He believes most unaffiliated swing voters will choose Biden due to Trump’s history of such behavior.
Coronavirus and motivation for voting
When voters were asked who they trusted to make the best decisions for Nevadans regarding the coronavirus, Trump scored fourth (15 percent) out of five choices, behind Gov. Steve Sisolak (35 percent), local government officials (16 percent) and individuals and businesses (16 percent).
The federal government was last with 7 percent. Eleven percent did not know or refused to answer the question.
When voters were asked to name their top motivation for submitting a ballot, getting Trump out of office was the top response from 10 choices, with 25 percent. The economy was second at 17 percent, followed by law and order/civil unrest at 7 percent and management of the coronavirus pandemic at 6 percent. No other choice had more than 4 percent, and 29 percent of voters chose a top motivation not listed in the poll.
Surveying methods for The Nevada Poll™ were 60 percent land-line phone contact and 40 percent online. Respondents’ party affiliations more or less matched state levels at 32 percent Republican, 31 percent nonpartisan or other, and 37 percent Democrat.
According to secretary of state voter registration figures, 38 percent of Nevada voters are Democrats and 32 percent are Republicans.
Thirty-five percent of voters identified as either very or somewhat conservative, with 33 percent saying they are moderate and 23 percent selecting either very or somewhat liberal.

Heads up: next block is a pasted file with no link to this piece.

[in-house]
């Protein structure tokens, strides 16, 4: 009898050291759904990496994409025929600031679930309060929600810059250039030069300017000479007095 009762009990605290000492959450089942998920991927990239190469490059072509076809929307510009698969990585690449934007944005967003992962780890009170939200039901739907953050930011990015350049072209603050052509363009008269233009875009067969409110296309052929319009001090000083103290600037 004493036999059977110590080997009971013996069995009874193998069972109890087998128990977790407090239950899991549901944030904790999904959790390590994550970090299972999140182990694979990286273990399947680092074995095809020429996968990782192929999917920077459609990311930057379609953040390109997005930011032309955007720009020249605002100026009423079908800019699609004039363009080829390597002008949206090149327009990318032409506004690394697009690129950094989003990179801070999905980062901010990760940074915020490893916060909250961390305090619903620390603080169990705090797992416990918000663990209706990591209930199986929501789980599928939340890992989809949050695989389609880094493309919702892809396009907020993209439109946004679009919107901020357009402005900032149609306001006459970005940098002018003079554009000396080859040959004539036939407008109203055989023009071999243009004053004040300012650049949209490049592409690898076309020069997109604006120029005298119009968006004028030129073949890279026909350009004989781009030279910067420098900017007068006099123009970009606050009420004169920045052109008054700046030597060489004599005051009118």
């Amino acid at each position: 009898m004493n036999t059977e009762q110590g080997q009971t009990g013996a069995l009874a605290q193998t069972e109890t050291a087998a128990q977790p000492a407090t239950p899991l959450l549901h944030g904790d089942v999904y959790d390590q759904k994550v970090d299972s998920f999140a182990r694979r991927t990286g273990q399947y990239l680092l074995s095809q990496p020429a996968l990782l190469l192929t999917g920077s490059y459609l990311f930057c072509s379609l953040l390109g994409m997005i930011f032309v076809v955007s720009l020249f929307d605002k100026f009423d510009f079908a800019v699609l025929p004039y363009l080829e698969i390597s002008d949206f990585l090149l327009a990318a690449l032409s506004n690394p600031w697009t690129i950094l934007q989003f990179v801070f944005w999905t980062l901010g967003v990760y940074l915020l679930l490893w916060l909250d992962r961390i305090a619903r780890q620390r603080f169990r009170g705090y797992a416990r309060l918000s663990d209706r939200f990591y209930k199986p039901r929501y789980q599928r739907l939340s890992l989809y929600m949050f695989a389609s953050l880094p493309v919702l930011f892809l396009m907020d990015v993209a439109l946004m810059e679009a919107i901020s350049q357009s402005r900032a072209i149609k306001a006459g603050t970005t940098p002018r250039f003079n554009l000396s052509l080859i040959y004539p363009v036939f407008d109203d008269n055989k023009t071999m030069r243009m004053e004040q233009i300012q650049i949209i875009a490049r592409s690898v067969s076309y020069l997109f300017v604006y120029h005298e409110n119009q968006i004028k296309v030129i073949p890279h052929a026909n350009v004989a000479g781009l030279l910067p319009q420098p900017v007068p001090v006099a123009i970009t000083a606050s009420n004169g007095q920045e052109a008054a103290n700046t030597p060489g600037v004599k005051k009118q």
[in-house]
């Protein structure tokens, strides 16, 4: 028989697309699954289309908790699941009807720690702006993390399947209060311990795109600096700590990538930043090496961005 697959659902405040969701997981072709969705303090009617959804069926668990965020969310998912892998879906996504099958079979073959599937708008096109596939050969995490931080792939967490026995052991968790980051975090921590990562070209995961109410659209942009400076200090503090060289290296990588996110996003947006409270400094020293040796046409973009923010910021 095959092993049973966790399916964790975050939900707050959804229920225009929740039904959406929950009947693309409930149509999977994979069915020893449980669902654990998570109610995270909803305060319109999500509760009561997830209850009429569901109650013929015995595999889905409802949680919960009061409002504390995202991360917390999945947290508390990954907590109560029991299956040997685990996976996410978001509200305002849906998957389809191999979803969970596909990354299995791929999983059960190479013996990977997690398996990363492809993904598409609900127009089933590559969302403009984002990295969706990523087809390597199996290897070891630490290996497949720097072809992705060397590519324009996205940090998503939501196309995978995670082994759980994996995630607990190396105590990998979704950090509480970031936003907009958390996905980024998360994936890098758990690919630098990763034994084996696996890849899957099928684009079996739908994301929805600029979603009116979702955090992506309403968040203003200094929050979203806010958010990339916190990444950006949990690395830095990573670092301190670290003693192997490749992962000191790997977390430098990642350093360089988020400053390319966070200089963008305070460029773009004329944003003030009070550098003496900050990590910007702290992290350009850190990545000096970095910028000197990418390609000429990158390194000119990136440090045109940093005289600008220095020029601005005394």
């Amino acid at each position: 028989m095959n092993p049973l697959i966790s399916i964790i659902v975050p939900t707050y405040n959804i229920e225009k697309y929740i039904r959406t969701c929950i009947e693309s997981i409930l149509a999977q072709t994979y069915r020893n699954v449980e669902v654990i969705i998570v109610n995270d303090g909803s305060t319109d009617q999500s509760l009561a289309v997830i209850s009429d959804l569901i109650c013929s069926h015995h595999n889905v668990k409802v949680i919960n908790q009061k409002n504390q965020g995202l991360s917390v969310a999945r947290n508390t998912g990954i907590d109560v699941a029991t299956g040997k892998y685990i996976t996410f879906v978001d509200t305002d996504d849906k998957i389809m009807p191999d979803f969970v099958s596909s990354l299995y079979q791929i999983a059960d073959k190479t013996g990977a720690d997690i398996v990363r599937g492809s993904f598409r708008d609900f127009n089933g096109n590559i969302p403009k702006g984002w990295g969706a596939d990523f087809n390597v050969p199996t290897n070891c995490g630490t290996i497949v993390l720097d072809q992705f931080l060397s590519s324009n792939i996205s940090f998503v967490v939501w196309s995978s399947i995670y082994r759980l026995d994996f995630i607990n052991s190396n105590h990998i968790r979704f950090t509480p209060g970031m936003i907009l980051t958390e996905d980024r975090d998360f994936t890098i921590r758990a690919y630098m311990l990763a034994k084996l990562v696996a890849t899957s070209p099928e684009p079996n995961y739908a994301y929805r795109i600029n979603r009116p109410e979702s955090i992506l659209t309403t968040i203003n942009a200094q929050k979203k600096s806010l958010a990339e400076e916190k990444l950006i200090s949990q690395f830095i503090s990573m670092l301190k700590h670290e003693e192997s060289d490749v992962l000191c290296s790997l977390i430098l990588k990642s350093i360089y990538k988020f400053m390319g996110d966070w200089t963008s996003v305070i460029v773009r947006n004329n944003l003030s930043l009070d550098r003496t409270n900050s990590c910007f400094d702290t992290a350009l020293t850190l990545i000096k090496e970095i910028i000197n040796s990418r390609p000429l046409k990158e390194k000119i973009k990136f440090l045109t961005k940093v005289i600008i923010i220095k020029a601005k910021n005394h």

Fifty-one percent of respondents were women and 49 percent were men.
When asked their race or ethnicity, 65 percent identified as white, 13 percent were Hispanic or Latino, 9 percent were African American, 6 percent were Asian and 5 percent were other.
According to U.S. Census estimates of the 2019 population, 48 percent of Nevadans identify as white and not Latino or Hispanic, 29 percent as Latino or Hispanic, 10 percent Black or African American, 9 percent Asian and 2 percent American Indian.
The age breakdown of respondents was: 18-24 (7 percent), 25-34 (16 percent), 35-44 (17 percent), 45-54 (18 percent), 55-64 (18 percent), 65-74 (13 percent) and 75 and older (8 percent).
The household income levels of respondents were: Less than $25,000 (12 percent), $25,000 to less than $50,000 (23 percent), $50,000 to less than $75,000 (17 percent), $75,000 to less than $100,000 (12 percent), $100,000 to less than $125,000 (8 percent), $125,000 to less than $150,000 (10 percent) and more than $150,000 (9 percent).
Respondents’ education levels were: High school or less (27 percent), some college or associate’s degree (40 percent), bachelor’s degree (21 percent) and postgraduate degree (11 percent).